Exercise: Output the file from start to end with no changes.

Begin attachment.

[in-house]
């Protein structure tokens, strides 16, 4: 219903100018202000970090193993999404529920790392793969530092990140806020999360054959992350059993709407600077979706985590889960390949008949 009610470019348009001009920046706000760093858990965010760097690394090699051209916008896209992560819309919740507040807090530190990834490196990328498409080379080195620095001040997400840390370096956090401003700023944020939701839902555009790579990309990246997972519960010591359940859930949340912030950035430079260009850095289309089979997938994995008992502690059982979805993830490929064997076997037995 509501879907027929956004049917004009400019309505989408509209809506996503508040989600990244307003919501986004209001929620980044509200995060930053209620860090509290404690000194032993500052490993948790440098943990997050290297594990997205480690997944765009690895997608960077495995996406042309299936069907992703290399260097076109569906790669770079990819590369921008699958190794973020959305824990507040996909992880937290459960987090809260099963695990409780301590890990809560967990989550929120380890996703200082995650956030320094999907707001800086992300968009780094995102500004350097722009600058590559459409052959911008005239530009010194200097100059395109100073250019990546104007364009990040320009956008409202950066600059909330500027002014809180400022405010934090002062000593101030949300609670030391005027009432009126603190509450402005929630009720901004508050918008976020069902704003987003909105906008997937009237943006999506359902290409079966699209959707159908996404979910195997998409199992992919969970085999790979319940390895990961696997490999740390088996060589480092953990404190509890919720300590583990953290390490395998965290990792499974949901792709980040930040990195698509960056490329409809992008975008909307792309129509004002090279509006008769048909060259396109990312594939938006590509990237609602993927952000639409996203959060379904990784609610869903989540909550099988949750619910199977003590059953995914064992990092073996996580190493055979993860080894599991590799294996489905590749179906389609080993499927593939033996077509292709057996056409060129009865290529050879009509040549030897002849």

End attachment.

[in-house]
């Protein structure tokens, strides 16, 4: 219903100018202000970090193993999404529920790392793969530092990140806020999360054959992350059993709407600077979706985590889960390949008949 009610470019348009001009920046706000760093858990965010760097690394090699051209916008896209992560819309919740507040807090530190990834490196990328498409080379080195620095001040997400840390370096956090401003700023944020939701839902555009790579990309990246997972519960010591359940859930949340912030950035430079260009850095289309089979997938994995008992502690059982979805993830490929064997076997037995 509501879907027929956004049917004009400019309505989408509209809506996503508040989600990244307003919501986004209001929620980044509200995060930053209620860090509290404690000194032993500052490993948790440098943990997050290297594990997205480690997944765009690895997608960077495995996406042309299936069907992703290399260097076109569906790669770079990819590369921008699958190794973020959305824990507040996909992880937290459960987090809260099963695990409780301590890990809560967990989550929120380890996703200082995650956030320094999907707001800086992300968009780094995102500004350097722009600058590559459409052959911008005239530009010194200097100059395109100073250019990546104007364009990040320009956008409202950066600059909330500027002014809180400022405010934090002062000593101030949300609670030391005027009432009126603190509450402005929630009720901004508050918008976020069902704003987003909105906008997937009237943006999506359902290409079966699209959707159908996404979910195997998409199992992919969970085999790979319940390895990961696997490999740390088996060589480092953990404190509890919720300590583990953290390490395998965290990792499974949901792709980040930040990195698509960056490329409809992008975008909307792309129509004002090279509006008769048909060259396109990312594939938006590509990237609602993927952000639409996203959060379904990784609610869903989540909550099988949750619910199977003590059953995914064992990092073996996580190493055979993860080894599991590799294996489905590749179906389609080993499927593939033996077509292709057996056409060129009865290529050879009509040549030897002849």